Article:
833 F2d 138 Fimbres v. United States

833 F.2d 138

9 Fed.R.Serv.3d 940

Sylvia P. FIMBRES; Abel Fimbres; Frank Armijo, Sr.,
UNITED STATES of America, Defendant-Appellee.

No. 86-1552.

United States Court of Appeals,
Ninth Circuit.

Submitted July 23, 1987*.
Decided Nov. 23, 1987.

Antonio D. Bustamante, Fajardo, Bustamante, & Garcia Gallegos, Tucson, Ariz., for plaintiffs/appellants.

Gerald S. Frank, Asst. U.S. Atty., Tucson, Ariz., for defendant/appellee.

Appeal from the United States District Court for the District of Arizona.



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Plaintiffs, Sylvia P. Fimbres, Abel Fimbres, and Frank Armijo, brought this action against the United States under the Federal Tort Claims Act, 28 U.S.C. Sec. 2671, et seq. (1982) (the "Act"). The district court dismissed their action without prejudice pursuant to Fed.R.Civ.P. 4(j) for failure to serve the complaint and summons within 120 days after filing their complaint. Plaintiffs timely appeal the dismissal. We affirm.



On May 14, 1985, plaintiffs filed a complaint against the United States under the Act, seeking damages against the Veterans Administration Hospital. Plaintiffs claim that the hospital negligently failed to send medicine to Jake Armijo, who severely injured two people and killed another due to his uncontrolled paranoid-schizophrenic behavior.


On October 15, 1985, five months after the complaint was filed, the district court sua sponte issued an order to show cause why the complaint should not be dismissed pursuant to Fed.R.Civ.P. 4(j) for lack of prosecution. Plaintiffs effected service on the Attorney General on October 22, 1985. The government filed a motion to dismiss the action pursuant to Fed.R.Civ.P. 4(j). After a hearing, the court dismissed plaintiffs' action without prejudice.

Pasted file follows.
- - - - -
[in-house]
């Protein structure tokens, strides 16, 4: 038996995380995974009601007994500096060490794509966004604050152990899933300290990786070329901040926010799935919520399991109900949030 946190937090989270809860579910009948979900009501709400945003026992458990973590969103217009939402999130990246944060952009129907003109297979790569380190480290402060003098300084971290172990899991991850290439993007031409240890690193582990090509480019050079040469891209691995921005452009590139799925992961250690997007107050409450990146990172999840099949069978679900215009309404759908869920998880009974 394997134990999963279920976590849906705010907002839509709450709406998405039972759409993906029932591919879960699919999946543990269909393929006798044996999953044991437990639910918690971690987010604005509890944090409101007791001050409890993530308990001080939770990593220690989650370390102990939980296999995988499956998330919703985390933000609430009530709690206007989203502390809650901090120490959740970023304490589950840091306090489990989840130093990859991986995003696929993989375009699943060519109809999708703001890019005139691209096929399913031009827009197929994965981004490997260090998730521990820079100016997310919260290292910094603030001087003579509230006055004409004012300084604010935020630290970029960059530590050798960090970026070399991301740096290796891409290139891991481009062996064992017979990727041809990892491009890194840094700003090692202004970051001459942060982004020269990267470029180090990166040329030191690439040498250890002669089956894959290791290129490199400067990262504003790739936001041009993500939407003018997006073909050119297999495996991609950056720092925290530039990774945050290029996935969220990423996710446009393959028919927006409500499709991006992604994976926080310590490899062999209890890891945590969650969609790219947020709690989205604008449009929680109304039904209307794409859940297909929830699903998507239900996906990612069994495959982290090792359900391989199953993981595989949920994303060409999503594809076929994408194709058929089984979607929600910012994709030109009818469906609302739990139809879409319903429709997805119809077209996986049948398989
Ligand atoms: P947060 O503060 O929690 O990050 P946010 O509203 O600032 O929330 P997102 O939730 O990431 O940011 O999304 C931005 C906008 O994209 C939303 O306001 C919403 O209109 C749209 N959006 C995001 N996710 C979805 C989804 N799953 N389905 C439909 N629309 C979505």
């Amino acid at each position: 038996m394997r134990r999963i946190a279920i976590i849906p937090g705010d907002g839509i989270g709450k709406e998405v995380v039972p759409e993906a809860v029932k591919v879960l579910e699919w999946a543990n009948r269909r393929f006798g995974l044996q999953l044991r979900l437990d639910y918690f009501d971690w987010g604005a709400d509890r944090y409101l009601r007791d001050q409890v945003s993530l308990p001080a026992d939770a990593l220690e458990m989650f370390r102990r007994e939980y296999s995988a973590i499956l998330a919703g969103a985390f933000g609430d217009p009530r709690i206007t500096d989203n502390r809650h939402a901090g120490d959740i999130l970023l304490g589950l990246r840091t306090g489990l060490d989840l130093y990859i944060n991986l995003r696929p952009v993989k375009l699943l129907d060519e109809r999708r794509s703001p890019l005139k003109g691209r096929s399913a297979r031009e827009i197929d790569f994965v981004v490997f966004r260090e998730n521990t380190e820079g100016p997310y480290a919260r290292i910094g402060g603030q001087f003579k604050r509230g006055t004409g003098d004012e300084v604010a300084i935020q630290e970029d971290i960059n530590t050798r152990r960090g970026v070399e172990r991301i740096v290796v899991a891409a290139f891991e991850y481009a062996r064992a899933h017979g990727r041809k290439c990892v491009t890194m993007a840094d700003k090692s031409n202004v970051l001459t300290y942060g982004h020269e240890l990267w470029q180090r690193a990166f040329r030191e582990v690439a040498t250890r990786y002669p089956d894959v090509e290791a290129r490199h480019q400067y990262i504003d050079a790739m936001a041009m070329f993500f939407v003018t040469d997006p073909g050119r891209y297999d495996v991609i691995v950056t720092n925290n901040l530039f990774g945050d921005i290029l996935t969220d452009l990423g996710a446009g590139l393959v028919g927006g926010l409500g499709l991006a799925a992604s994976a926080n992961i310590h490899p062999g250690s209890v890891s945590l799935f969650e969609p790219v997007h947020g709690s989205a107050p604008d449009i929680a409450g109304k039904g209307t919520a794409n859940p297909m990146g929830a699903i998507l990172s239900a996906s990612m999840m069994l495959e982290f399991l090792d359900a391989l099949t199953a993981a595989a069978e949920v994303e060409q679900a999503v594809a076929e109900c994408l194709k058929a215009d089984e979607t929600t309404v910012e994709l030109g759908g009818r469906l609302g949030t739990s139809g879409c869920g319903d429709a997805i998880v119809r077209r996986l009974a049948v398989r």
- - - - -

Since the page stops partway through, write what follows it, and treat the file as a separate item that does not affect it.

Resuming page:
Plaintiffs argue on appeal that the district court erred in dismissing their complaint because they had "good cause" for failing to serve the complaint within the 120 day limit. We review the district court's dismissal under Fed.R.Civil P. 4(j) for an abuse of discretion. Hart v. United States, 817 F.2d 78, 80 (9th Cir.1987).


Fed.R.Civ.P. 4(d)(4) provides that when the United States is a defendant in a civil action, service of process must be effectuated on the United States Attorney and the Attorney General. If service is not made within 120 days after the filing of the complaint, the action must be dismissed without prejudice unless the plaintiff can show "good cause" why service was not made within that period. Fed.R.Civ.P. 4(j); Townsel v. Contra Costa County, 820 F.2d 319, 320 (9th Cir.1987).